Thanks to de Wilde’s background in photography, Christopher Blauvelt (Certain Women) cinematography, Alexandra Byrne (Mary Queen of Scots) costume designs, and Kave Quinn (Judy) production designs, Emma is a colorful, bold, and stunningly visual masterpiece. Cinematographer Blauvelt utilizes unusual angles for the characters, almost painting them as a Renaissance painting with his camera lens. With his help the film is shot through Emma’s eyes and is confined solely to her world, showcasing how those she looks down upon are looked at with annoyance and disdain. For instance, she treats the Woodhouse servants like furniture, Robert Martin (Connor Swindells) is completely ignored until the end of the film, and even the exuberant and the kind-hearted gossiper Ms. Bates (Miranda Hart) is treated like an incompetent ninny. For the most part, cinematography brings the audience into the aristocratic mindset, and yet that is not all the film has to go for it. After an earth-shattering exchange at a picnic, de Wilde and Blauvelt pull back the camera lens to reveal the consequences of Emma’s cruel and shallow behavior. And while the audience may deny ever partaking in the same thoughts as Emma, there is no doubt that the film tries to trick the audience into being just as cruel and shallow too. This way when the film’s point-of-view changes we realize how easy it is to have such callous disregard for other humans, especially those we view as a laughing stock. Byrne's costume design features unusual period details and specific hair and makeup styles that better accentuate the social differences of each character. The music by David Schweitzer (The Crown, White Princess) and Isobel Waller-Bridge (Fleabag) is playfully upbeat, while art director Alice Sutton (Bohemian Rhapsody) and set decorator Stella Fox (Judy) take full advantage of the existing mansions and landscapes.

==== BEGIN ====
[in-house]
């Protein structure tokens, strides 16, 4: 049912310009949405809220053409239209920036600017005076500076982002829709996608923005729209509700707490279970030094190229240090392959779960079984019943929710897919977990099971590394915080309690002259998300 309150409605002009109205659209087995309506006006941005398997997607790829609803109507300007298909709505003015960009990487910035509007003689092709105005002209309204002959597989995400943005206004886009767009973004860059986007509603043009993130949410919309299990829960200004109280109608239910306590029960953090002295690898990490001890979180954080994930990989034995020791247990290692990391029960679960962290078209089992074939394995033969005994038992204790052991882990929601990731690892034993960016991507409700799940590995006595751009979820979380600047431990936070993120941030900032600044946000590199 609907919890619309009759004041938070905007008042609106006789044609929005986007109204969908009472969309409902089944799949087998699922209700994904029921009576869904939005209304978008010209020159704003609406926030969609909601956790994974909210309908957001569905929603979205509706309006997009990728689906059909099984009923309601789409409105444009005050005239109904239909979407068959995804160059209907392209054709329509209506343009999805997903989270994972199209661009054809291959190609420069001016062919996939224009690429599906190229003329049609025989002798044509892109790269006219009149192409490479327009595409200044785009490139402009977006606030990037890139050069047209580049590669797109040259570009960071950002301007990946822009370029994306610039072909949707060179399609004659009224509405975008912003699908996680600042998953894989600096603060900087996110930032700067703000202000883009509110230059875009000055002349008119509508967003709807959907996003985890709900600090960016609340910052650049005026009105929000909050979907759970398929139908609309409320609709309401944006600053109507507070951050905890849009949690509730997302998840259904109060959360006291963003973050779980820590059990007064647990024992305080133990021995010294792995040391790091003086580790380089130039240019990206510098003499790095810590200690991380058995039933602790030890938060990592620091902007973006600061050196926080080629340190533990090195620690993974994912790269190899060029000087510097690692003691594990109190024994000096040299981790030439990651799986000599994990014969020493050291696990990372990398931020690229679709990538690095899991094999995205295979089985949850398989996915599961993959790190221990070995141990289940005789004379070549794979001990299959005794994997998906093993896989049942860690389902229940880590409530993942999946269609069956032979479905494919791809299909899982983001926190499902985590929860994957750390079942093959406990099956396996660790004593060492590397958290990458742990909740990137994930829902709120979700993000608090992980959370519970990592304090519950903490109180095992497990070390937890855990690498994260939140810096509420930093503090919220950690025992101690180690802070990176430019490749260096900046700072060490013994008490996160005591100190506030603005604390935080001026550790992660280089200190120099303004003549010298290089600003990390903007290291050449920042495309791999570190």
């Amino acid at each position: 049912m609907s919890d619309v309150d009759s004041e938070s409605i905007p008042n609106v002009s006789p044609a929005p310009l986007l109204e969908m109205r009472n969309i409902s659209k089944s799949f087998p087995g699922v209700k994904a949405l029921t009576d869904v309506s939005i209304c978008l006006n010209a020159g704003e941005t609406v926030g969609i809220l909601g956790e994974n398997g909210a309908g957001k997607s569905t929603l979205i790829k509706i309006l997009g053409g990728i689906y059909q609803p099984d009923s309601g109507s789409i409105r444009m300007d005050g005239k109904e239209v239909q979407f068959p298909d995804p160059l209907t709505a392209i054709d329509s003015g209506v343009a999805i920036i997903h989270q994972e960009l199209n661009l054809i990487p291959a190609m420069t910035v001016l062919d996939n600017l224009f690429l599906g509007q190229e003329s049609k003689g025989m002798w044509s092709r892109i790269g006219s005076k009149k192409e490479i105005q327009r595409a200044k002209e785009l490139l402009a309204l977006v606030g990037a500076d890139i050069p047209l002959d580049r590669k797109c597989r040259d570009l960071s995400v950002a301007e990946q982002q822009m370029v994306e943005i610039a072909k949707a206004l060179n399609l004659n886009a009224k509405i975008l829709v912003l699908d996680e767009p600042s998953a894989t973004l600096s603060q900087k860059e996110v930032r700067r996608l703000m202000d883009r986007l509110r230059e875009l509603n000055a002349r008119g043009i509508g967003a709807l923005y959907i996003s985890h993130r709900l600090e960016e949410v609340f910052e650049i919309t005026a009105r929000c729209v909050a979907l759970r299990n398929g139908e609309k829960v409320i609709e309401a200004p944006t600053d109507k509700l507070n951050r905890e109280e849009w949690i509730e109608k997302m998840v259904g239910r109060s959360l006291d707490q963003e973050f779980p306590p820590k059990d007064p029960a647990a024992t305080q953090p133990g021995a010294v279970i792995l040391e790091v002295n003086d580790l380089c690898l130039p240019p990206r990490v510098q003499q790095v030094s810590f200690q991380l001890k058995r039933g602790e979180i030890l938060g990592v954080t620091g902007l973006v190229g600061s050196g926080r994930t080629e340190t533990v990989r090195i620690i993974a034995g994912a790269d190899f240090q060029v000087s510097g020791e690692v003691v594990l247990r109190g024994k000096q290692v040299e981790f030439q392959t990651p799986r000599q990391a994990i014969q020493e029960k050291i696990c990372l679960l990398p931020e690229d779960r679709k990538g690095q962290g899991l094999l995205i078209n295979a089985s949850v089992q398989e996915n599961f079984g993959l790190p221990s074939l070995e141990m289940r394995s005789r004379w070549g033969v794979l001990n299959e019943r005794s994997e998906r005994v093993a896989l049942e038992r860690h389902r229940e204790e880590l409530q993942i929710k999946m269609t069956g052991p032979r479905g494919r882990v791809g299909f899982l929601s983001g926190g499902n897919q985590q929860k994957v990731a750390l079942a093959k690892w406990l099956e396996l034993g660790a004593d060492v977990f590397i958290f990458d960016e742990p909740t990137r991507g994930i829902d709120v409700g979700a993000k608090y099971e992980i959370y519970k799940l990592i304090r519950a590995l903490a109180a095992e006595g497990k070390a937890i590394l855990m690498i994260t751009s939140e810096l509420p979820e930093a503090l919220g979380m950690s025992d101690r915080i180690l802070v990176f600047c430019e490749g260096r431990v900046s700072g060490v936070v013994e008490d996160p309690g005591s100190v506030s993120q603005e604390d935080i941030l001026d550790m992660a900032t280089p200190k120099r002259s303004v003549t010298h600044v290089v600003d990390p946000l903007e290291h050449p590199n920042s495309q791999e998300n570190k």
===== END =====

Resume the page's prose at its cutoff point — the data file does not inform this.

The cast performances are even better than the 1996 version. Anya Taylor-Joy (Split, Glass, New Mutants) is perfect as the film’s titular character and manages to personify the character’s polarising nuances. She relishes in playing the role and there is a certain level of cheekiness when Emma is being mischievous or misbehaving, yet there is also an equal measure of compassion when a misadventure backfires on her. Johnny Flynn (Stardust, Vanity Fair mini-series) plays Emma’s family friend Mr. George Knightley, who is the Georgian-era version of the hot guy next door. He is both fashionable and rugged, and he is all too willing to settle next Emma at every social event so as to share their dismissals of the people around them, scenes in which Flynn brings some much-needed warmth to the film. Mia Goth's (Mayday) well-rounded performance as Harriet Smith was one of my favorite performances in the film, aside from Miranda Hart (Spy, Call the Midwife), who brought the perfect mix of ridiculous and sweet pitiable to Ms. Bates’ character. The rest of the supporting cast - Callum Turner as Frank Churchill, Rupert Graves as Mr. Weston, Gemma Whelan as Mrs. Weston, Amber Anderson as Jane Fairfax, and Connor Swindells as Robert Martin - also did good in their own way. If Josh O’Connor () was intending to convey Mr. Elton was being awkward and smarmy then he nailed it, and Tanya Reynolds as Mrs. Elton was a great source of comedic relief towards the end.Overall, Emma. (2020) is a colorful and melodramatic comedy that is sure to entertain fans of Jane Austen. While it was not something that I found enjoyable or funny but rather found it to be quite boring and awkward, I cannot help but appreciate the amount of work that went into this film. It is a visual masterpiece, unlike anything I have seen before. All in all, if Jane Austen can create a character that no one will like then Autumn de Wilde has created a film where those unlikable qualities are ones that anyone is capable of possessing.
Final Vote --- 7 of 10 stars